On Sunday, China launched a spacecraft carrying three astronauts to the Chinese space station, which is expected to be finished by the end of the year.
A Long March-2F rocket carrying the Shenzhou-14, or “Divine Vessel” in Chinese, launched at 10:44 a.m. (0244 GMT) from Jiuquan Satellite Launch Center in northwest China, according to a live broadcast on state television.
Last year, the first and largest of the space station’s three modules, Tianhe, the visiting astronauts’ living quarters, was launched into orbit. The modules Wentian and Mengtian, which will dock with Tianhe to form a T-shaped structure, will be deployed in July and October, respectively.
Chen Dong, 43, and his teammates Liu Yang, 43, and Cai Xuzhe, 46, all from China’s second batch of astronauts, will live and work on the space station for six months until returning to Earth in December when the Shenzhou-15 crew arrives.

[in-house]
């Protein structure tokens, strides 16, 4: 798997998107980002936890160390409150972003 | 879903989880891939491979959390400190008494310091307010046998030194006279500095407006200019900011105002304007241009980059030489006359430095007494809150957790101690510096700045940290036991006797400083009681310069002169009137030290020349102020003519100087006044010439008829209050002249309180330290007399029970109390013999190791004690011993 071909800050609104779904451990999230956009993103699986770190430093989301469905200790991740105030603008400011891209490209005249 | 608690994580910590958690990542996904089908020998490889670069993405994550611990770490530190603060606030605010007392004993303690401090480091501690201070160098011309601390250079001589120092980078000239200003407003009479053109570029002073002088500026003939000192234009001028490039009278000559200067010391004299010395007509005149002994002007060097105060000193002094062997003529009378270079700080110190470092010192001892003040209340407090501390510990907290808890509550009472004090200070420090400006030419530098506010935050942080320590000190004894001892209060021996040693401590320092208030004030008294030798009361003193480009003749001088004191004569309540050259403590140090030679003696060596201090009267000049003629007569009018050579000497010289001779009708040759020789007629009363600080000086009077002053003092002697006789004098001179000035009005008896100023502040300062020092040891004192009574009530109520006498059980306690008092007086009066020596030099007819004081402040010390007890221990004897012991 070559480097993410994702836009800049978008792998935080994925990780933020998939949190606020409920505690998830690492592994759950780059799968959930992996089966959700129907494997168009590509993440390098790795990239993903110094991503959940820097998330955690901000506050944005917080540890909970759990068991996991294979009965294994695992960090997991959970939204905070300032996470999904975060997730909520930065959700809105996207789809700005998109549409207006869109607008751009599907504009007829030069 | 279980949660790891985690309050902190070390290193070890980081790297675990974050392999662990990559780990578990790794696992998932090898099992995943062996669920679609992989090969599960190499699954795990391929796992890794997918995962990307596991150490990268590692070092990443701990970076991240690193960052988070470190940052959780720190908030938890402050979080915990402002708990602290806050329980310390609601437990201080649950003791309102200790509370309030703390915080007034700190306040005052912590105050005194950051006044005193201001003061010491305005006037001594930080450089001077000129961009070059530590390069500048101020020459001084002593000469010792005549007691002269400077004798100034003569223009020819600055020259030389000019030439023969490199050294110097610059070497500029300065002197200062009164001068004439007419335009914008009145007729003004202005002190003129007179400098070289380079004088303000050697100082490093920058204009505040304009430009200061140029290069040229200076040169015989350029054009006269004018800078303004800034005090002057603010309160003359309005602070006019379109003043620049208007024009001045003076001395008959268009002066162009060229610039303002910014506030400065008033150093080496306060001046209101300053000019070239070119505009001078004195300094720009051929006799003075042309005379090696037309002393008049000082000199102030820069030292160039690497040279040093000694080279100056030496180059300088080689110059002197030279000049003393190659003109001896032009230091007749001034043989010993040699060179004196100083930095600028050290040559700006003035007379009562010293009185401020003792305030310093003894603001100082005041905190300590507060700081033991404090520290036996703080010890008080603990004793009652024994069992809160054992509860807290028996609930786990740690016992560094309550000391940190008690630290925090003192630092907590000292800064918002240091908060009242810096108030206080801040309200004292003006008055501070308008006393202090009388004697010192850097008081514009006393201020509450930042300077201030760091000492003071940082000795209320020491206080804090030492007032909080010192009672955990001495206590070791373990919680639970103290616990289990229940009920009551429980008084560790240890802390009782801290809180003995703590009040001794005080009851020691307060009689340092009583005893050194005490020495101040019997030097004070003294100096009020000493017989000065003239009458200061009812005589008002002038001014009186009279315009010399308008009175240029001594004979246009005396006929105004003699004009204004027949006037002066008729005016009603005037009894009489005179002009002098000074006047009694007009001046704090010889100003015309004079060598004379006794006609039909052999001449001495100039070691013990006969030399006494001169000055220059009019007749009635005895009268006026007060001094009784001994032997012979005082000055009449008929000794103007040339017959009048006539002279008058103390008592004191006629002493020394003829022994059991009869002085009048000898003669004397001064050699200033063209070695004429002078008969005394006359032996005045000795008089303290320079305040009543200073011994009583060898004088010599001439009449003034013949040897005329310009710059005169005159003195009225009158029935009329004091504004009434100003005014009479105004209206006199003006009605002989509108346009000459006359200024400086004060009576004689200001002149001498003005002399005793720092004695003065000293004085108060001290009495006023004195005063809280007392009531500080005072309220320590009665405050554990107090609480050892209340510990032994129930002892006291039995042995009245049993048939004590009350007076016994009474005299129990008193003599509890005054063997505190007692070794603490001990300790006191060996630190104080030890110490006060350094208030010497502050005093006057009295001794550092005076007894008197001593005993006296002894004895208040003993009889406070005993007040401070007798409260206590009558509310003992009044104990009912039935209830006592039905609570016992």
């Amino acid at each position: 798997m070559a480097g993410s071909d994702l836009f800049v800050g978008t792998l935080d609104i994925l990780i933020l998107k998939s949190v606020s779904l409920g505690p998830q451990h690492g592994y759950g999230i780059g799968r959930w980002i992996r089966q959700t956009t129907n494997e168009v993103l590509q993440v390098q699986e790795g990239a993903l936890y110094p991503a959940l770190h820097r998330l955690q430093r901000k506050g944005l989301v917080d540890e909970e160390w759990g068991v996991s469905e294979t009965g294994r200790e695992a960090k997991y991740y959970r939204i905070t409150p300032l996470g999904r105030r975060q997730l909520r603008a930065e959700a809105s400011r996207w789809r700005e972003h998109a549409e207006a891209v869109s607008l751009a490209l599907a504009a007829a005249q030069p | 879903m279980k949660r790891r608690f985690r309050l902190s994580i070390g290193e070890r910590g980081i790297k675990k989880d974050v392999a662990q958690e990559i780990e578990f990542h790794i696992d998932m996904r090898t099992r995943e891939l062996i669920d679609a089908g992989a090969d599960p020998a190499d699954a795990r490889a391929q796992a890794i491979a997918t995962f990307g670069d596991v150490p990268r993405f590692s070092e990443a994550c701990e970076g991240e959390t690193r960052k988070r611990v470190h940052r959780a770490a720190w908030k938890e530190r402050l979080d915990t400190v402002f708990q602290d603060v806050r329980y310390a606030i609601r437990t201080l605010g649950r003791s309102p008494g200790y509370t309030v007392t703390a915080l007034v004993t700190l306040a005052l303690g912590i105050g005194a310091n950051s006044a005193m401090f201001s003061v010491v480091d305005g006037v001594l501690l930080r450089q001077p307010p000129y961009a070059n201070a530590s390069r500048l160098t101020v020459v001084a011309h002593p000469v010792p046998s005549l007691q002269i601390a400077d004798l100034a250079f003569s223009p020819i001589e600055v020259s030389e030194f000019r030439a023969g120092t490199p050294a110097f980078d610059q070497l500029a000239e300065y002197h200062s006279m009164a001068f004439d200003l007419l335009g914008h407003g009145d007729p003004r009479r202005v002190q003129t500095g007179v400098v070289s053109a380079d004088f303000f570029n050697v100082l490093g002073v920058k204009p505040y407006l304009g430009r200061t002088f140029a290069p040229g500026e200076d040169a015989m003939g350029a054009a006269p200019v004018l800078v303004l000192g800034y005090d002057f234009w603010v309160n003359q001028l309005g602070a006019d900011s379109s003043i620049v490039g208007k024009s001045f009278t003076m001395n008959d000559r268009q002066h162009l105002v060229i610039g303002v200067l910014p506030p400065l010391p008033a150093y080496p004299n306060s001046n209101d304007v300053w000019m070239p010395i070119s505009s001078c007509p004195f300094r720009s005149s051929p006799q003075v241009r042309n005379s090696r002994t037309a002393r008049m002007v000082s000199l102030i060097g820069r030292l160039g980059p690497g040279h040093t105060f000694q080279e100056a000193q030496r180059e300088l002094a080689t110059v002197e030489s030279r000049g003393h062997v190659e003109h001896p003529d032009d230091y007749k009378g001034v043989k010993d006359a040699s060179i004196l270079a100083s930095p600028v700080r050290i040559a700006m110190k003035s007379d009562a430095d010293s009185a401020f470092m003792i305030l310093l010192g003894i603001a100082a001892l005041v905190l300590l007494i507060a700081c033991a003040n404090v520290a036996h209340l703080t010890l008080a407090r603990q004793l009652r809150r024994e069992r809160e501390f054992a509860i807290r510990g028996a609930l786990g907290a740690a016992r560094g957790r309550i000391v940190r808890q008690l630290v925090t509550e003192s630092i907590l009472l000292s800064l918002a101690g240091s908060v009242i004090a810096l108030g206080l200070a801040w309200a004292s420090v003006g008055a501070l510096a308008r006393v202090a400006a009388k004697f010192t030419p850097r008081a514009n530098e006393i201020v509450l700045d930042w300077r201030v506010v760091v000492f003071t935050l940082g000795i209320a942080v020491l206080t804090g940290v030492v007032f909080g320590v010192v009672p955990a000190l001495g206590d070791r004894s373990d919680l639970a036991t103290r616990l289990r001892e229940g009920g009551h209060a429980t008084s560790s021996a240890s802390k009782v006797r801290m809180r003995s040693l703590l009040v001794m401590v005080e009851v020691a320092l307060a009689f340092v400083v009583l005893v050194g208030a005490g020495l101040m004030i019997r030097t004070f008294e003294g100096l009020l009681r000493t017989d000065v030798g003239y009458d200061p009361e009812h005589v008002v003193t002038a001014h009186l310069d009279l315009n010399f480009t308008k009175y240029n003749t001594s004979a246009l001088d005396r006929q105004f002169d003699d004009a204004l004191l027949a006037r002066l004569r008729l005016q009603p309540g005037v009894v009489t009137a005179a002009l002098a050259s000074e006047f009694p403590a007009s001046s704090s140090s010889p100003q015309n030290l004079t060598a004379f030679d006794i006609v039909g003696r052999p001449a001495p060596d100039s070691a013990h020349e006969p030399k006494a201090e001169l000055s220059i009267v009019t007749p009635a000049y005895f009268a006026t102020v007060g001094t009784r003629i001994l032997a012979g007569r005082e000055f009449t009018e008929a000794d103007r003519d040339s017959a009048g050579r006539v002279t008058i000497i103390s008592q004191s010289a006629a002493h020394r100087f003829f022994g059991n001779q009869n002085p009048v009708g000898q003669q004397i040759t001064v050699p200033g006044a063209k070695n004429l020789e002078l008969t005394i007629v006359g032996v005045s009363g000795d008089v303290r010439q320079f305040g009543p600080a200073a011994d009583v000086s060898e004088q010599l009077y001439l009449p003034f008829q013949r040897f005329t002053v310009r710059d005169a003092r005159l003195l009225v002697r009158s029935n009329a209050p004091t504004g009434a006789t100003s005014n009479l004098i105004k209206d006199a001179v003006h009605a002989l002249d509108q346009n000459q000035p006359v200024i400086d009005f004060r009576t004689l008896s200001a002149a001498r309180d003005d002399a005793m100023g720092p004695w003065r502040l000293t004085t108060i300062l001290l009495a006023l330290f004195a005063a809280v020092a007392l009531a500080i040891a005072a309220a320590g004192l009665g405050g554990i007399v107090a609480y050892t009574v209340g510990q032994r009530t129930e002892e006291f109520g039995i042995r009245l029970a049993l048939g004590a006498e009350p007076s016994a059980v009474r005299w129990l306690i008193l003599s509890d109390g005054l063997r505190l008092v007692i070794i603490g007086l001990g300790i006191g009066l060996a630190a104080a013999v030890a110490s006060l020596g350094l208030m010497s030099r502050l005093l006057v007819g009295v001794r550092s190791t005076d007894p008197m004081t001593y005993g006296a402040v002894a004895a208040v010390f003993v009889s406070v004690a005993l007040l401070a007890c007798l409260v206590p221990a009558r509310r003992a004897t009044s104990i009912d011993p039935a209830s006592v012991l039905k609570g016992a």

The rendezvous, docking, and integration of Wentian and Mengtian with the core module will be overseen by former air force pilot Chen with Liu, China’s first female astronaut in space a decade ago, and space mission debutant Cai.
They’ll also install equipment both inside and outside the space station, as well as conduct a variety of scientific experiments.
“The Shenzhou-14 mission is a critical struggle in China’s space station building,” Chen said at a press briefing in Jiuquan on Saturday. “The task will be more difficult, there will be more problems, and there will be more challenges.”
The space station is expected to last at least ten years. (Ryan Woo contributed reporting; Muralikumar Anantharaman and William Mallard edited the piece.)